This budget analysis reviews U.S. funding for global health programs included in the fiscal year 2015 Budget Request released on March 4, 2014. It examines funding by program area as well as trends over time.
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This Kaiser Family Foundation webinar for journalists examined President Obama’s fiscal year 2015 budget request, how it will impact existing U.S. global health programs and specific countries around the globe, and how it fits into the larger foreign policy efforts of the U.S. government.
The FY15 Omnibus Appropriations Act contains $5.4 billion in emergency funding to address the Ebola crisis – a significant increase in total U.S. support for global health. Aside from the additional funding for Ebola, global health funding remained essentially flat at $9.2 billion, according to a new Kaiser Family Foundation…
After Congress provided an unprecedented level of emergency funding for Ebola in FY15 in response to the West African outbreak, beyond regular appropriations for global health programs, FY16 returned to business as usual. There was no additional emergency funding and global health amounts remained essentially flat funding compared to prior years. The FY16 Omnibus Appropriations bill, which was signed into law by the President on December 18, 2015, included an estimated $10.2 billion in funding for global health programs continuing a trend of essentially flat funding since FY10.
This analysis offers a window into how insurers could respond if the Affordable Care Act’s essential health benefits requirement is rolled back, a change being considered by Congressional leaders and allowed through state waivers by the House-passed American Health Care Act as a potential way for lowering premiums.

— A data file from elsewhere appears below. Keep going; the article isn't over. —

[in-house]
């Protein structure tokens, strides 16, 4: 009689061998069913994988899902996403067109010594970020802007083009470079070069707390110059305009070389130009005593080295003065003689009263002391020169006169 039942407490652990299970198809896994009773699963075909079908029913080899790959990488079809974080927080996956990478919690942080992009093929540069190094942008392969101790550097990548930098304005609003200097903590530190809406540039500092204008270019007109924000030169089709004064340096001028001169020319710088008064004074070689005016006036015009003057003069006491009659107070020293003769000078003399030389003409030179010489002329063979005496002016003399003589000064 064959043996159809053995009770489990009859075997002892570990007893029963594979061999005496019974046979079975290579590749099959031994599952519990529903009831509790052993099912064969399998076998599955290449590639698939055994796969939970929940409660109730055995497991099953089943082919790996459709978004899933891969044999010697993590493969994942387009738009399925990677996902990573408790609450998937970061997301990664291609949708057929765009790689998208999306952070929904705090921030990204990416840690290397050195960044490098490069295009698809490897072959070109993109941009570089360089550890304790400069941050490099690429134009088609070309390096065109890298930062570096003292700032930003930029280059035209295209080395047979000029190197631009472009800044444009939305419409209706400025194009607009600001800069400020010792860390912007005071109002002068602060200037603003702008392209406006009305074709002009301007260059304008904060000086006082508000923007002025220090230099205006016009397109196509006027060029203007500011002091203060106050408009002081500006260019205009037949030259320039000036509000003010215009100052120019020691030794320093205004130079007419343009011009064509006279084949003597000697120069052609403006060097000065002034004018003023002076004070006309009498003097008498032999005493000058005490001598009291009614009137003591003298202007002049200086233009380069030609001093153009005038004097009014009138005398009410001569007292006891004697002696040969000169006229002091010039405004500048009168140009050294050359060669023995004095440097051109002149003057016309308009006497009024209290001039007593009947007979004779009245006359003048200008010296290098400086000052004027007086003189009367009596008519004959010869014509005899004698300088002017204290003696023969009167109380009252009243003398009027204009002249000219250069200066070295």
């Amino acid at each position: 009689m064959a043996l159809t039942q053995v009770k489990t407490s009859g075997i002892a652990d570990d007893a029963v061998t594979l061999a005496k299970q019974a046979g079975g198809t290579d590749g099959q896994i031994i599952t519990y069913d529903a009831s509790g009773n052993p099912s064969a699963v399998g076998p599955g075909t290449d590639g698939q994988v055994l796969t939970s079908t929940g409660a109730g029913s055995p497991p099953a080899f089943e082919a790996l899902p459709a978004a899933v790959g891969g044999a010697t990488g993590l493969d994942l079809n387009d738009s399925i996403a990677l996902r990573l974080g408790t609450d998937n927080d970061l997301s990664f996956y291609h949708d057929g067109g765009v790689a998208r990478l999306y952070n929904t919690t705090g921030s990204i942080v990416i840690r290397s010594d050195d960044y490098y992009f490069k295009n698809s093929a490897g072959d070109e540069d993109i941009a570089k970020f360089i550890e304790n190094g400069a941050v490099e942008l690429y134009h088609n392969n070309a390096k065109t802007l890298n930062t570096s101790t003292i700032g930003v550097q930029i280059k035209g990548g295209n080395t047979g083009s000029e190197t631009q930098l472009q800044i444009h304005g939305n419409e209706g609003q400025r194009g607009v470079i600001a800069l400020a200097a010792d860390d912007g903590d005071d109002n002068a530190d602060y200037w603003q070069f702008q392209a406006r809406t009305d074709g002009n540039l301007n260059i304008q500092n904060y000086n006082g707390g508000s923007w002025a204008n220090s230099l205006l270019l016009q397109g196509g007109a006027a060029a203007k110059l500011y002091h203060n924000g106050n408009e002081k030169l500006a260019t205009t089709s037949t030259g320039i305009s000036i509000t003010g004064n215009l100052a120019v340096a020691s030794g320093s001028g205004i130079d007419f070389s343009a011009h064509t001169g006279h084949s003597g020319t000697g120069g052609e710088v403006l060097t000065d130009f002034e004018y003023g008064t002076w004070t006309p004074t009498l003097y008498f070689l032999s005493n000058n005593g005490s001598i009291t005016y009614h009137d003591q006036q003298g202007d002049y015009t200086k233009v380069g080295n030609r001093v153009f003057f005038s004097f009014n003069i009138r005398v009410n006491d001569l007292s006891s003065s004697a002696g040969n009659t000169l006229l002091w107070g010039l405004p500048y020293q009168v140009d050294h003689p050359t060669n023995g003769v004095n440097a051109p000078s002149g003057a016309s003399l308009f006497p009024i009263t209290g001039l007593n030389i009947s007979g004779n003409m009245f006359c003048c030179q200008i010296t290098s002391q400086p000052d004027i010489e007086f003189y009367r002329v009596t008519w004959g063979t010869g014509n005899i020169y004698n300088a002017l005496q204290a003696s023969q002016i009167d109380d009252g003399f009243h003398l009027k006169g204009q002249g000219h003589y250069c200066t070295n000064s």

Modeling the Impact of Global Health Budget Cuts on HIV, TB, Family Planning, and Maternal, Newborn, and Child Health
President Trump’s fiscal year 2018 budget request would cut global health programs by approximately $2.5 billion. As Congress begins considering the Administration’s request, a new Kaiser Family Foundation analysis models the potential impact of the Administration’s proposed budget, as well as two budget scenarios with more modest decreases. Among the…
KFF’s Usha Ranji’s testimony before the U.S. House Committee on Energy and Commerce, Subcommittee on Health on September 10, 2019 describes describes the role of Medicaid coverage for pregnant and postpartum women, including differences in eligibility between states and efforts to strengthen postpartum care and coverage for women enrolled in Medicaid.
With ongoing questions about future U.S. support for multilateral health efforts as well as important markers on the near horizon, including donor replenishment conferences for both the Global Fund and Gavi within the next two years, this brief highlights five key facts about U.S. engagement with multilateral global health organizations.
This fact sheet summarizes state and local policies on paid family and sick leave and presents data from the KFF Employer Health Benefits Surveys on the share of firms that offer workers these benefits.